Doh can calculate cumulative expected and observed heterozygosity, cumulative allele count, and cumulative probability of identity (P(ID)) as individuals are considered one by one. To use this feature:

Options are: Output for this command is rounded to three digits after the decimal.

Probability of Identity P(ID)

This is the probability that two randomly drawn diploid genotypes will be identical, assuming observed allele frequencies and random assortment. The program uses the unbiased estimator of P(ID) found in Paetkau et. al.(1998) Conservation Biology 12(2):418-29, unless the number of alleles found at a locus is less than 4, in which case the standard biased estimator is used. In the unusual case where no non-missing alleles have been found for a locus, and you have chosen to have Doh ignore missing alleles, P(ID) is set to one.

Output Format for Cumulative Calculations

Output from these commands is a matrix of numbers. Each row represents a locus, except that the last row represents the mean for all loci. The first column has results from considering a single individual, the second column, from two individuals, and so on, up to the number of individuals chosen for analysis.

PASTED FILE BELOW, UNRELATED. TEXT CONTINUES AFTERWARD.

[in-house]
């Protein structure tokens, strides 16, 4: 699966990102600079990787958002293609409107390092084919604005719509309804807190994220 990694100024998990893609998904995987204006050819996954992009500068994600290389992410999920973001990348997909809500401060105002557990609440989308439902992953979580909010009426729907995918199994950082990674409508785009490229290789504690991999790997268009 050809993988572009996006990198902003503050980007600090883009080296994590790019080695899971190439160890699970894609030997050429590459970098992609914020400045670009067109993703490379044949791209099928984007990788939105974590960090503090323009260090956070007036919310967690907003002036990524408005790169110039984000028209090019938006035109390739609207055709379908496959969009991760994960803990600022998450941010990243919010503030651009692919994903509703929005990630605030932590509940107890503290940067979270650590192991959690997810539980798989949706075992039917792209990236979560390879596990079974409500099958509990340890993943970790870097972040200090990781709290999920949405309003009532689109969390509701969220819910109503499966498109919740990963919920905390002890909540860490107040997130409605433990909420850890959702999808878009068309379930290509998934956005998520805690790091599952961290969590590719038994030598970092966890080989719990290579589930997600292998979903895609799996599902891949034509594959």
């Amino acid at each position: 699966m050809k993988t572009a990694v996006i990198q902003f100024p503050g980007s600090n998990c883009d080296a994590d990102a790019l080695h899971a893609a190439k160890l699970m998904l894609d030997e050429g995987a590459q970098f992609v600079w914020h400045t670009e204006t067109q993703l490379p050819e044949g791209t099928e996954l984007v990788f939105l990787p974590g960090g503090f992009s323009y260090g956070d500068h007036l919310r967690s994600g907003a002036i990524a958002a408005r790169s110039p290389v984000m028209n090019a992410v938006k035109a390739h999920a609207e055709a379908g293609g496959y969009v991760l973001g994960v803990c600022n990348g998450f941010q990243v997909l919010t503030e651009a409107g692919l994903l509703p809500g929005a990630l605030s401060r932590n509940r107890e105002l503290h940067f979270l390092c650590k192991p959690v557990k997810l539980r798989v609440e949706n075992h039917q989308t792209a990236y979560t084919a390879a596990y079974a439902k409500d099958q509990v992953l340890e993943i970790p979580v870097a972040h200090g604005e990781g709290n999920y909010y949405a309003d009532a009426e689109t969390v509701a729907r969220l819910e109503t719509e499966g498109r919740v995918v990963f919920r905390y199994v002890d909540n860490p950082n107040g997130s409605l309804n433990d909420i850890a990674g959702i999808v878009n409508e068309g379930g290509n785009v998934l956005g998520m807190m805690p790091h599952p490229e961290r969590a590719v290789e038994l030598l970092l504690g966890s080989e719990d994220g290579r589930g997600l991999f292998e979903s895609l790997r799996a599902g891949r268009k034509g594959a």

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Randomizing for Confidence Intervals

Doh can repeatedly randomize your data and re-calculate the assignment test. This allows you to test several null hypotheses about the numbers of individuals cross-assigned between populations. The options are:

If randomization (4) suggests rejection of H0, then it's likely that one or both of randomizations (2) and (3) will too. If randomization (2) rejects H0, but randomization (3) doesn't, then the cross assignments you observed are partly due to HW disequilibrium, which can make individuals with multiple rare alleles seem unlikely within their own populations.

While randomization proceeds, which might take some time, a histogram of numbers of population to population cross-assignments for each pair of populations is displayed for your amusement. The pink bar is the number of cross-assignments for the observed data, while the black bars accumulate a histogram of cross-assignments for the randomized populations. Again, for now, this graph is ephemeral.

The Randomization Output

The output consists of three new panes in the assignment test output:

Subsampling to Equalize Population Sizes